The flash estimate of the IHS Markit eurozone composite purchasing managers’ index (PMI) rose to a 15-year high of 59.2 in June, with “a record increase in manufacturers’ material prices”, accompanied by “the steepest increase in service sector costs since July 2008”. Service sector activity rose to 58.0 from 55.2 in May. This marked the steepest pace of expansion in the service sector since July 2007. Manufacturing activity held steady at a record high of 63.1. June also saw a further near-record lengthening of supply chains and an increasingly widespread depletion of warehouse inventories.

The IHS Markit Germany composite PMI rose to 60.4 in June 2021, its highest reading since March 2011. Manufacturing activity increased to 64.9 in June from 64.4 in May, while service activity jumped to 58.1 in June from 52.8 the previous month and he steepest pace of expansion in the service sector since March 2011.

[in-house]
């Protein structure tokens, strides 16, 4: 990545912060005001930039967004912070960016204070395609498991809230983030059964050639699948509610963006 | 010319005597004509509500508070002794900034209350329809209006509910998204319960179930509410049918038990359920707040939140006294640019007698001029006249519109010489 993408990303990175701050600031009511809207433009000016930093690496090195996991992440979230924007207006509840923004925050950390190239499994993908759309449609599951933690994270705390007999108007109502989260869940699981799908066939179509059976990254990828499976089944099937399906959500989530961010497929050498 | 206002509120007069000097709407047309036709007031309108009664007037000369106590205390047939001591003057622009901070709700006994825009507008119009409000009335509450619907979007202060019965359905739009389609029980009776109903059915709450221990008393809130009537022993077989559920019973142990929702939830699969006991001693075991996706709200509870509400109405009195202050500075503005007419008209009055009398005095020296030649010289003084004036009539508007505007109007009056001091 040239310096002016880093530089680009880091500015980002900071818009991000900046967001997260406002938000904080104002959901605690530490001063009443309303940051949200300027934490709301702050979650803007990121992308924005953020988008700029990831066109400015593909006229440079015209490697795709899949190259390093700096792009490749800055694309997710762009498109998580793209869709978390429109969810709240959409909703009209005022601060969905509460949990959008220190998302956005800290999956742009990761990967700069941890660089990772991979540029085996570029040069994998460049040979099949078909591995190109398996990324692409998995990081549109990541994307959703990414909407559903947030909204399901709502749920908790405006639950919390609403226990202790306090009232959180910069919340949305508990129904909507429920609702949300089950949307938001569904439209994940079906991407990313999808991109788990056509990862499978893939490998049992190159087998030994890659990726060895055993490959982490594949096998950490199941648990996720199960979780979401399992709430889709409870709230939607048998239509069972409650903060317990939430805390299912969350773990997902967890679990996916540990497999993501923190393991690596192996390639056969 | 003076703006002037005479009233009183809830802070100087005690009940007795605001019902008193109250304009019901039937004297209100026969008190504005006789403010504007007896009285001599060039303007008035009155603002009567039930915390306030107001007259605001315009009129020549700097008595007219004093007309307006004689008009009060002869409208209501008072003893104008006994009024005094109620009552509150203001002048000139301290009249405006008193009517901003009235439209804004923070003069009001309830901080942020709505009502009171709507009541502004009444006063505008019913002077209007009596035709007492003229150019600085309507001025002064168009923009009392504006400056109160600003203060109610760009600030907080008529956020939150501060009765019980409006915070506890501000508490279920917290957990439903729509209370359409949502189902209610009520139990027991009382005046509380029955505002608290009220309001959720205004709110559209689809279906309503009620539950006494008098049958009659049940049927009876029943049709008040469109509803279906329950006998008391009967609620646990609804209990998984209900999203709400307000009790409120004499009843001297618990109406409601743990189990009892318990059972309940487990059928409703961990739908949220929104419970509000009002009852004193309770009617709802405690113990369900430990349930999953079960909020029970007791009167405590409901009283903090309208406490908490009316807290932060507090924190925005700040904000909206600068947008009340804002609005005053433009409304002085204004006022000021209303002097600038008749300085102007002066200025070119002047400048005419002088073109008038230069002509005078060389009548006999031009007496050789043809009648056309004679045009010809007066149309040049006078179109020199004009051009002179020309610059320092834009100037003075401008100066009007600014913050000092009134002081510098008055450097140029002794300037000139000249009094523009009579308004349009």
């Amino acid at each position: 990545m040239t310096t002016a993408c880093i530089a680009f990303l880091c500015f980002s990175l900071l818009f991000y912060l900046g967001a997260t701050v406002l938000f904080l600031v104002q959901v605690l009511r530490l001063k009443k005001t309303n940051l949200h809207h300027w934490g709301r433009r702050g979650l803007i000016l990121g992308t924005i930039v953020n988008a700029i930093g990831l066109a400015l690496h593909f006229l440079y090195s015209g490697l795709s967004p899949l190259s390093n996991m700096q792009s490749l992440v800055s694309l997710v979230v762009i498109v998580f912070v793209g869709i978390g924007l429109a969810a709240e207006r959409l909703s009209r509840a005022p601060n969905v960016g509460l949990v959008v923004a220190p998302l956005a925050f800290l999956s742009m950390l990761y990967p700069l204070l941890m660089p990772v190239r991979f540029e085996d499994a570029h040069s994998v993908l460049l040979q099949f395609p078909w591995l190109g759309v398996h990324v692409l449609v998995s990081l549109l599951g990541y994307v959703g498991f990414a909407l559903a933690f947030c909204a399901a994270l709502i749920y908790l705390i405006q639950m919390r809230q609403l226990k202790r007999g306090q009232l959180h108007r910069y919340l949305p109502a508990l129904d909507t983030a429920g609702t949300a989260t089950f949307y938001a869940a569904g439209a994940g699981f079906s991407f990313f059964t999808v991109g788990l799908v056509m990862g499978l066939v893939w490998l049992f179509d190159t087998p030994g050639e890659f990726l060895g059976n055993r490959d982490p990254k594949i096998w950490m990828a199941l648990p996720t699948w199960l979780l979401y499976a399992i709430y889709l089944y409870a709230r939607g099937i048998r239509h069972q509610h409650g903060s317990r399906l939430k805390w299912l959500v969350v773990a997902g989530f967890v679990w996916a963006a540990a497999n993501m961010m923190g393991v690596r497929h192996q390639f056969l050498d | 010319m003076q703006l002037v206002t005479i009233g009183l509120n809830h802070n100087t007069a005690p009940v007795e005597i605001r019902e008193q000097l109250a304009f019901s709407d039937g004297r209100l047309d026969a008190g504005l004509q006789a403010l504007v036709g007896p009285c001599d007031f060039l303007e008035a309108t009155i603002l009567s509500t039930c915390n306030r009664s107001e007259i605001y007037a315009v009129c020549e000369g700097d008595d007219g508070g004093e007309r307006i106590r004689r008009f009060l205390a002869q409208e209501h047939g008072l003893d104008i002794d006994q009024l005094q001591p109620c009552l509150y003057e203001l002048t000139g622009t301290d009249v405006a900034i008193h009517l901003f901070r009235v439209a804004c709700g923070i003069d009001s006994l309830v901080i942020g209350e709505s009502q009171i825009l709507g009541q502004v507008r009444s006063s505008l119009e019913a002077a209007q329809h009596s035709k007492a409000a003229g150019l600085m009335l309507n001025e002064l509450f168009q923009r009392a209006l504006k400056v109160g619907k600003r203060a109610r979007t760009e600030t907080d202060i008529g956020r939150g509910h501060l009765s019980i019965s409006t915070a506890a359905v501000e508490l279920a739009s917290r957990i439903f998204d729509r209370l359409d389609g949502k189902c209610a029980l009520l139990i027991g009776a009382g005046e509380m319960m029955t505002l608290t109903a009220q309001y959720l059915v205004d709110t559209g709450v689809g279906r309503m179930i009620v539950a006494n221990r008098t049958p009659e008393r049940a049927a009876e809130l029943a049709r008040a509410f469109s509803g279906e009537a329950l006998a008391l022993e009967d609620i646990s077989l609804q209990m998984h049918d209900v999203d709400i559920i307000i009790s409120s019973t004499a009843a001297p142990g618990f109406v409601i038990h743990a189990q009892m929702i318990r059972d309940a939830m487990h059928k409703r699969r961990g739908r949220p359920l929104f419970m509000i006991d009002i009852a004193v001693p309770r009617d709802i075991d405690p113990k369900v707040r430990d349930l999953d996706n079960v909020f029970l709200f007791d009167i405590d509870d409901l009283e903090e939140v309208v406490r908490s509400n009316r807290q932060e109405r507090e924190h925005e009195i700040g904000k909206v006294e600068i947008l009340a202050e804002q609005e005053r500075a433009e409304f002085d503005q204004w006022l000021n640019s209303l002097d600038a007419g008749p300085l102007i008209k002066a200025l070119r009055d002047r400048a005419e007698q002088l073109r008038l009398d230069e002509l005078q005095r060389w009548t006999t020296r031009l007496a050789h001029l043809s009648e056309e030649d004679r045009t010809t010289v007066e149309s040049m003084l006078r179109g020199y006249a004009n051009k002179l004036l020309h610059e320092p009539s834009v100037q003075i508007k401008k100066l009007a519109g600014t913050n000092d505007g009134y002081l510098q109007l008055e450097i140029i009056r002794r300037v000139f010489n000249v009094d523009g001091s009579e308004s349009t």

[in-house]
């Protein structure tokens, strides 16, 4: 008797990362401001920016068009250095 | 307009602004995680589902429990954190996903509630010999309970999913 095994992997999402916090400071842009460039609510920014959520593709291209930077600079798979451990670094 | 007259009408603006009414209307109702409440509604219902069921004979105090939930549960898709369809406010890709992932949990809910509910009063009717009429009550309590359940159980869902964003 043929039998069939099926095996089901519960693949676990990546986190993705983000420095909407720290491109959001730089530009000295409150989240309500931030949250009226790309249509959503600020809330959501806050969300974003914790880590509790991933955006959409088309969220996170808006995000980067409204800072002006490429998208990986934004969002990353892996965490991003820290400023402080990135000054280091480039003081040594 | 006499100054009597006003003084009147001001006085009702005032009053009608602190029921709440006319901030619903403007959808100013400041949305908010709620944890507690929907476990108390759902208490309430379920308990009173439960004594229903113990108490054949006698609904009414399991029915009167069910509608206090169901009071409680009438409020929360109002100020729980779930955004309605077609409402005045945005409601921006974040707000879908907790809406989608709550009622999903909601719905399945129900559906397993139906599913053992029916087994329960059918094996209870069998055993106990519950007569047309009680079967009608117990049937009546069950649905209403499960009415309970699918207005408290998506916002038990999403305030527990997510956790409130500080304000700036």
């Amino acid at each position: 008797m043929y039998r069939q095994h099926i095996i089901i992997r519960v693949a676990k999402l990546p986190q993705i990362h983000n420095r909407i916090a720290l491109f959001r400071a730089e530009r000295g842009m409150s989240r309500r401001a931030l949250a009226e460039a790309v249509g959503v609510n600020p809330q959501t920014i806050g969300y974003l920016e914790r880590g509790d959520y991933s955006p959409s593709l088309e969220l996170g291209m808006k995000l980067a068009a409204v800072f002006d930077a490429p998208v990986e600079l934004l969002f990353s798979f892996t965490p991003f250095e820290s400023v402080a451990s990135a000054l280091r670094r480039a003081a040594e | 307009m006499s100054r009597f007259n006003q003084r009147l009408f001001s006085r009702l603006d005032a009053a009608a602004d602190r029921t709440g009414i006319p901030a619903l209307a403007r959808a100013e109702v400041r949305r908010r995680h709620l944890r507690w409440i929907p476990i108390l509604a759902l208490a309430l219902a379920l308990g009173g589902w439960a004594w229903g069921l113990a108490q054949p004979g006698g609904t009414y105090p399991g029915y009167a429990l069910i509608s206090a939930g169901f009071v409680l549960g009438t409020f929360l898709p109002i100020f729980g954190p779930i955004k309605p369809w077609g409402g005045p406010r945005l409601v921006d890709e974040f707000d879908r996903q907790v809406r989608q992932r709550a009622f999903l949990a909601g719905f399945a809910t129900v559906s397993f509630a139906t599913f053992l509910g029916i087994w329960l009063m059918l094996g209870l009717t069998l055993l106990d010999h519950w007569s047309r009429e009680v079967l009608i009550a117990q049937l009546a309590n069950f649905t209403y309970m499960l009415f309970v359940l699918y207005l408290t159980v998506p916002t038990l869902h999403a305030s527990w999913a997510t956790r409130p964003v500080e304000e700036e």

The Ifo Business Climate indicator for Germany jumped 2.6 to 101.8 in June, the highest level since November 2018.


The Nikkei 225 increased 0.4% over the week.

The Jibun Bank manufacturing purchasing managers’ index fell to 51.5 in June from 53.0 a month earlier. This marked the weakest reading since February, amid renewed curbs in some parts of the country following the latest wave of local COVID-19 infections.

Pacific Basin ex Japan

South Korean stocks hit fresh peaks, led by tech shares. The Business Survey Index (BSI) on business conditions in the manufacturing sector in South Korea increased to 98 in June   from 96 in the previous month. This was the highest reading since April of 2011, reflecting an improvement in the business environment and future outlook.

Emerging Markets